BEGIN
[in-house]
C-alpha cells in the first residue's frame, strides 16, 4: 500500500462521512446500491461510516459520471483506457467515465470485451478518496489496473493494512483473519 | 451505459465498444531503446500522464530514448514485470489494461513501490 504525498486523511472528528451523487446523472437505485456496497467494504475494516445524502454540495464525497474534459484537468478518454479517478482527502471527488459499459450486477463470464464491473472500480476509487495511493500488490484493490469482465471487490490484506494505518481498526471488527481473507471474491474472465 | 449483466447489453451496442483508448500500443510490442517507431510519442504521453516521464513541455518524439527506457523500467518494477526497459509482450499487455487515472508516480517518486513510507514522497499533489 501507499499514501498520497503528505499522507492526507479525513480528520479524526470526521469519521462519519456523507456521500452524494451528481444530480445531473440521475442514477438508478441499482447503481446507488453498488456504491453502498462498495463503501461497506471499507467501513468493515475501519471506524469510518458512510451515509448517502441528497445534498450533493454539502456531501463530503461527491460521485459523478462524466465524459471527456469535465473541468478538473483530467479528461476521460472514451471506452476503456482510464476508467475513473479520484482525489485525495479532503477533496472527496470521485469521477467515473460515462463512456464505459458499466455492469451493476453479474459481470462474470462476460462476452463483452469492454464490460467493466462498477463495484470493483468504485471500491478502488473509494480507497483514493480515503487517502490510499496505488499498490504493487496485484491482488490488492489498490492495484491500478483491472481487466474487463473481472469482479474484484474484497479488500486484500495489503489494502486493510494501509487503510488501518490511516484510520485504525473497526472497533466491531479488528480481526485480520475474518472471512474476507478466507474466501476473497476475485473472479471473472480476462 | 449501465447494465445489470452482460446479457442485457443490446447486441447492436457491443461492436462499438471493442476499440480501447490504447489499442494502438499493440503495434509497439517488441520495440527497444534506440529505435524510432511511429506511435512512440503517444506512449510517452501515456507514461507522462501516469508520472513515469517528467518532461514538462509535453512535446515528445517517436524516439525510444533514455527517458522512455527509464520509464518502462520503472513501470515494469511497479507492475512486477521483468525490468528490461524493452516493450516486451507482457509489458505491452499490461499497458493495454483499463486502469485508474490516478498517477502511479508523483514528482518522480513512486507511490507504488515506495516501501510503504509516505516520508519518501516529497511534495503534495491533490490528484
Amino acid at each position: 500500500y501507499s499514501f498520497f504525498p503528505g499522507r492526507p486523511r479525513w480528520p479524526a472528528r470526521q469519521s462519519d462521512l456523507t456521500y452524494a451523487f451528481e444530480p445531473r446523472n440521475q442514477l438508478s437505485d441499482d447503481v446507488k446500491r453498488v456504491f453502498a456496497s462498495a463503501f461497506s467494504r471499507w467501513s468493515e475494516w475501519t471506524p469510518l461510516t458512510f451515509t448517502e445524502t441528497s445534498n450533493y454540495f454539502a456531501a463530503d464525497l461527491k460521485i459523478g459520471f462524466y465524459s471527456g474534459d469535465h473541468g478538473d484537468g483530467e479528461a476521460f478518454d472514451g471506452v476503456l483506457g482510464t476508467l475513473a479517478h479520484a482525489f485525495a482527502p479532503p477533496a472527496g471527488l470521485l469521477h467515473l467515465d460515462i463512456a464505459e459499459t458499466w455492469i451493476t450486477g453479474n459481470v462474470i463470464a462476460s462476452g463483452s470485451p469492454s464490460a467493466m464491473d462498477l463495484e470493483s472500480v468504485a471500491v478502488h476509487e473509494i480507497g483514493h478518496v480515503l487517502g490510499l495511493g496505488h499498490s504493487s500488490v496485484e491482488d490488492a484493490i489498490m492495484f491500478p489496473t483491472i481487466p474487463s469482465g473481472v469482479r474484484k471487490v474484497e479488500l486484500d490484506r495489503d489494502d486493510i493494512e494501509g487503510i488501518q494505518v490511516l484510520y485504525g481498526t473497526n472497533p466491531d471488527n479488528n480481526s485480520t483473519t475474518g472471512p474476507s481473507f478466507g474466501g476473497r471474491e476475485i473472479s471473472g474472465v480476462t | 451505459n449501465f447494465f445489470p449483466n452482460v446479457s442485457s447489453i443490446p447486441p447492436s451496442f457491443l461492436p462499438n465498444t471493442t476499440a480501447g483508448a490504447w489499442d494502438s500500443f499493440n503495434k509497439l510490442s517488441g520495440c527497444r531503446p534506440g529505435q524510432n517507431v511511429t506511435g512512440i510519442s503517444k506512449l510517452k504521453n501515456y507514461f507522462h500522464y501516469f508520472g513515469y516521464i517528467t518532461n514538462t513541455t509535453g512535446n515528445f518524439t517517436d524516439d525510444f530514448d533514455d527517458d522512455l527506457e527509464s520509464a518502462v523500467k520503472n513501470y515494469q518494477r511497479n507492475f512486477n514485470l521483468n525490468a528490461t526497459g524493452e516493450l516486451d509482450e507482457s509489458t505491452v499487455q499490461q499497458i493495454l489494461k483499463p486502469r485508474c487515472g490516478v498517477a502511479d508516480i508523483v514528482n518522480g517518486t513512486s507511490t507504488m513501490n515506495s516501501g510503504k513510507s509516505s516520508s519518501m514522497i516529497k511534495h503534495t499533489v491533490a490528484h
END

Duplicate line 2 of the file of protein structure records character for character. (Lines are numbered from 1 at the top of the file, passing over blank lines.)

C-alpha cells in the first residue's frame, strides 16, 4: 500500500462521512446500491461510516459520471483506457467515465470485451478518496489496473493494512483473519 | 451505459465498444531503446500522464530514448514485470489494461513501490 504525498486523511472528528451523487446523472437505485456496497467494504475494516445524502454540495464525497474534459484537468478518454479517478482527502471527488459499459450486477463470464464491473472500480476509487495511493500488490484493490469482465471487490490484506494505518481498526471488527481473507471474491474472465 | 449483466447489453451496442483508448500500443510490442517507431510519442504521453516521464513541455518524439527506457523500467518494477526497459509482450499487455487515472508516480517518486513510507514522497499533489 501507499499514501498520497503528505499522507492526507479525513480528520479524526470526521469519521462519519456523507456521500452524494451528481444530480445531473440521475442514477438508478441499482447503481446507488453498488456504491453502498462498495463503501461497506471499507467501513468493515475501519471506524469510518458512510451515509448517502441528497445534498450533493454539502456531501463530503461527491460521485459523478462524466465524459471527456469535465473541468478538473483530467479528461476521460472514451471506452476503456482510464476508467475513473479520484482525489485525495479532503477533496472527496470521485469521477467515473460515462463512456464505459458499466455492469451493476453479474459481470462474470462476460462476452463483452469492454464490460467493466462498477463495484470493483468504485471500491478502488473509494480507497483514493480515503487517502490510499496505488499498490504493487496485484491482488490488492489498490492495484491500478483491472481487466474487463473481472469482479474484484474484497479488500486484500495489503489494502486493510494501509487503510488501518490511516484510520485504525473497526472497533466491531479488528480481526485480520475474518472471512474476507478466507474466501476473497476475485473472479471473472480476462 | 449501465447494465445489470452482460446479457442485457443490446447486441447492436457491443461492436462499438471493442476499440480501447490504447489499442494502438499493440503495434509497439517488441520495440527497444534506440529505435524510432511511429506511435512512440503517444506512449510517452501515456507514461507522462501516469508520472513515469517528467518532461514538462509535453512535446515528445517517436524516439525510444533514455527517458522512455527509464520509464518502462520503472513501470515494469511497479507492475512486477521483468525490468528490461524493452516493450516486451507482457509489458505491452499490461499497458493495454483499463486502469485508474490516478498517477502511479508523483514528482518522480513512486507511490507504488515506495516501501510503504509516505516520508519518501516529497511534495503534495491533490490528484